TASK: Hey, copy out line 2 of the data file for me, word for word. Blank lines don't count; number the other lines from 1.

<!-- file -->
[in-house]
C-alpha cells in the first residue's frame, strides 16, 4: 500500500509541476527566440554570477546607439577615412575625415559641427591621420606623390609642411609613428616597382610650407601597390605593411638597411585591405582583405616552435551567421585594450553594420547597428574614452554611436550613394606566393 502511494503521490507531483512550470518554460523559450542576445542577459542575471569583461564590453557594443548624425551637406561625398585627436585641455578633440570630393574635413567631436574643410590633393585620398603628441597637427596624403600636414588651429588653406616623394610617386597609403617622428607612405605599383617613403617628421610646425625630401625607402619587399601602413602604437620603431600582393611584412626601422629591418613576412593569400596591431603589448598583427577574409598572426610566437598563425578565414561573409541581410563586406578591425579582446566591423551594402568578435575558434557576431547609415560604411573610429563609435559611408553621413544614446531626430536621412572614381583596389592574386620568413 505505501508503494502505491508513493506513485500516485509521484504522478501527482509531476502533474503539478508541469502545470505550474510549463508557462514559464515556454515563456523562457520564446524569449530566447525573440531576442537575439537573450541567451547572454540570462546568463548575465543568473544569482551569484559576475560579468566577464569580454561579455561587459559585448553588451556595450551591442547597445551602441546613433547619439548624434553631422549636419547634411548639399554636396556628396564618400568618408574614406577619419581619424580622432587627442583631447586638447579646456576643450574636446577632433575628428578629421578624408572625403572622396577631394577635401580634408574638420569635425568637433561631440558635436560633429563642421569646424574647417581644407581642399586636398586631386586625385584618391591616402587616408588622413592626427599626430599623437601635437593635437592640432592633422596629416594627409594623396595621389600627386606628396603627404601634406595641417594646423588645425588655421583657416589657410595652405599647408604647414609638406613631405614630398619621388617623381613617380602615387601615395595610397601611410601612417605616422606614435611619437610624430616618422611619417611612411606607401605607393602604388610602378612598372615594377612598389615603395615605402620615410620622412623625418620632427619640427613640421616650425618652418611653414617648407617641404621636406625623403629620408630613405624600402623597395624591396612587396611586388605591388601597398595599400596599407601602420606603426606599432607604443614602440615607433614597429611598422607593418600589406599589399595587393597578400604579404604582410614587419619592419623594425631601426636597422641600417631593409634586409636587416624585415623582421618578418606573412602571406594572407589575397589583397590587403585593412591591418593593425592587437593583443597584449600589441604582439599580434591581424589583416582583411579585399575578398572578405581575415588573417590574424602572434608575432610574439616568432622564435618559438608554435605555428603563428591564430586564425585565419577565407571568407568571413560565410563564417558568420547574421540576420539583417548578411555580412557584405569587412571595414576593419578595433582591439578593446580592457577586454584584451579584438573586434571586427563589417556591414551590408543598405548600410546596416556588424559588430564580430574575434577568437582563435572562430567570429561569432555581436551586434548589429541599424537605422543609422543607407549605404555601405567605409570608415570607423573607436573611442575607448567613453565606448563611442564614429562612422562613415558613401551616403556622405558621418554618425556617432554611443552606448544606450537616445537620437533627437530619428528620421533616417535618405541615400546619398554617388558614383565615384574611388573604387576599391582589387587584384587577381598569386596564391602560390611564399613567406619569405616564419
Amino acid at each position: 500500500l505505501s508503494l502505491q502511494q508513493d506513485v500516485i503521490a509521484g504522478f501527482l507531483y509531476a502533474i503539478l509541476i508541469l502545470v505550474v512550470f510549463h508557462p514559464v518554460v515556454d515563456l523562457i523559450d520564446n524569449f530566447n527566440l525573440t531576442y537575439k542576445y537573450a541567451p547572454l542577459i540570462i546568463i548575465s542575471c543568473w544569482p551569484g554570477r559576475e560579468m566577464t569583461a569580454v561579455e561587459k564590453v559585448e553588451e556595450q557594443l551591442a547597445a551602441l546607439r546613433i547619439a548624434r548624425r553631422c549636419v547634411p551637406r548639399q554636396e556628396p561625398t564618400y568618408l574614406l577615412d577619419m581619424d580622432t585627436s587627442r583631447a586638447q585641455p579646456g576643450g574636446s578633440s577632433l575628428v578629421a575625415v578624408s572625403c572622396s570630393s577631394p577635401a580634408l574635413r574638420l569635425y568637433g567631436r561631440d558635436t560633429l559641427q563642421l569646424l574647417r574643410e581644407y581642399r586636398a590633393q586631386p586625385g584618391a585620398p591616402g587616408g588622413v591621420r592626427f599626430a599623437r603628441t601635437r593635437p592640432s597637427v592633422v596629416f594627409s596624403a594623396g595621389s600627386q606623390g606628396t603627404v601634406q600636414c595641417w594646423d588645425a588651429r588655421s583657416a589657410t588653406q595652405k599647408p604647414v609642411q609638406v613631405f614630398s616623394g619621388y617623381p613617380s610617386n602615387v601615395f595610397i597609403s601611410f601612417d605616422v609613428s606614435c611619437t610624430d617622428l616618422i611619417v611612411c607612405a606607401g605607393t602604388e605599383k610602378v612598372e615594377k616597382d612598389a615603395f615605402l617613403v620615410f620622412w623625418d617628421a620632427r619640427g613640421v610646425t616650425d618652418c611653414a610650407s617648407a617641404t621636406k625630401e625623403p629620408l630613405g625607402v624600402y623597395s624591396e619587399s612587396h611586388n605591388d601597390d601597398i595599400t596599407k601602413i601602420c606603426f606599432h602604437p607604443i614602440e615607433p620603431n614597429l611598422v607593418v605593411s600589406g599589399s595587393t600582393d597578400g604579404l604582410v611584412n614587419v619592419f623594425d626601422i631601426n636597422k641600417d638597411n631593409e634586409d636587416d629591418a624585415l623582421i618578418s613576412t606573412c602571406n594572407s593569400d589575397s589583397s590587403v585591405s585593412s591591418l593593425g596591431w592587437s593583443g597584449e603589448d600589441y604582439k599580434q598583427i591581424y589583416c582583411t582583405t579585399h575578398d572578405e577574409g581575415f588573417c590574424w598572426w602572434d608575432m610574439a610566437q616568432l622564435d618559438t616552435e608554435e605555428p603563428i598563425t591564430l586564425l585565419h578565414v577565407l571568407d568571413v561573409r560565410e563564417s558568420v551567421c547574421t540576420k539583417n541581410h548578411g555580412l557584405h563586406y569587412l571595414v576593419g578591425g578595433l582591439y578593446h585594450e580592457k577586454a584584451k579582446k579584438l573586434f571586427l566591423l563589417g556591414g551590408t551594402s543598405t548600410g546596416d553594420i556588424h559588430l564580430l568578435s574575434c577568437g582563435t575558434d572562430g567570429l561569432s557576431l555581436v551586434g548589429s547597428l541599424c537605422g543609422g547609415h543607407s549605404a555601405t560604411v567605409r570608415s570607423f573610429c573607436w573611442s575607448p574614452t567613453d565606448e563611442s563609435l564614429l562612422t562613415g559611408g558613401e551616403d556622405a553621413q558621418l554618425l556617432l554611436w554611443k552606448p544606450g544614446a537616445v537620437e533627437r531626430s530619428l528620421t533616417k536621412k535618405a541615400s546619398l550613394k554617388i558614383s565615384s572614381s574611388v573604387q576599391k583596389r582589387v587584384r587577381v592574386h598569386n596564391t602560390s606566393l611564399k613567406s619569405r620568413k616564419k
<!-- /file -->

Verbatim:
C-alpha cells in the first residue's frame, strides 16, 4: 500500500509541476527566440554570477546607439577615412575625415559641427591621420606623390609642411609613428616597382610650407601597390605593411638597411585591405582583405616552435551567421585594450553594420547597428574614452554611436550613394606566393 502511494503521490507531483512550470518554460523559450542576445542577459542575471569583461564590453557594443548624425551637406561625398585627436585641455578633440570630393574635413567631436574643410590633393585620398603628441597637427596624403600636414588651429588653406616623394610617386597609403617622428607612405605599383617613403617628421610646425625630401625607402619587399601602413602604437620603431600582393611584412626601422629591418613576412593569400596591431603589448598583427577574409598572426610566437598563425578565414561573409541581410563586406578591425579582446566591423551594402568578435575558434557576431547609415560604411573610429563609435559611408553621413544614446531626430536621412572614381583596389592574386620568413 505505501508503494502505491508513493506513485500516485509521484504522478501527482509531476502533474503539478508541469502545470505550474510549463508557462514559464515556454515563456523562457520564446524569449530566447525573440531576442537575439537573450541567451547572454540570462546568463548575465543568473544569482551569484559576475560579468566577464569580454561579455561587459559585448553588451556595450551591442547597445551602441546613433547619439548624434553631422549636419547634411548639399554636396556628396564618400568618408574614406577619419581619424580622432587627442583631447586638447579646456576643450574636446577632433575628428578629421578624408572625403572622396577631394577635401580634408574638420569635425568637433561631440558635436560633429563642421569646424574647417581644407581642399586636398586631386586625385584618391591616402587616408588622413592626427599626430599623437601635437593635437592640432592633422596629416594627409594623396595621389600627386606628396603627404601634406595641417594646423588645425588655421583657416589657410595652405599647408604647414609638406613631405614630398619621388617623381613617380602615387601615395595610397601611410601612417605616422606614435611619437610624430616618422611619417611612411606607401605607393602604388610602378612598372615594377612598389615603395615605402620615410620622412623625418620632427619640427613640421616650425618652418611653414617648407617641404621636406625623403629620408630613405624600402623597395624591396612587396611586388605591388601597398595599400596599407601602420606603426606599432607604443614602440615607433614597429611598422607593418600589406599589399595587393597578400604579404604582410614587419619592419623594425631601426636597422641600417631593409634586409636587416624585415623582421618578418606573412602571406594572407589575397589583397590587403585593412591591418593593425592587437593583443597584449600589441604582439599580434591581424589583416582583411579585399575578398572578405581575415588573417590574424602572434608575432610574439616568432622564435618559438608554435605555428603563428591564430586564425585565419577565407571568407568571413560565410563564417558568420547574421540576420539583417548578411555580412557584405569587412571595414576593419578595433582591439578593446580592457577586454584584451579584438573586434571586427563589417556591414551590408543598405548600410546596416556588424559588430564580430574575434577568437582563435572562430567570429561569432555581436551586434548589429541599424537605422543609422543607407549605404555601405567605409570608415570607423573607436573611442575607448567613453565606448563611442564614429562612422562613415558613401551616403556622405558621418554618425556617432554611443552606448544606450537616445537620437533627437530619428528620421533616417535618405541615400546619398554617388558614383565615384574611388573604387576599391582589387587584384587577381598569386596564391602560390611564399613567406619569405616564419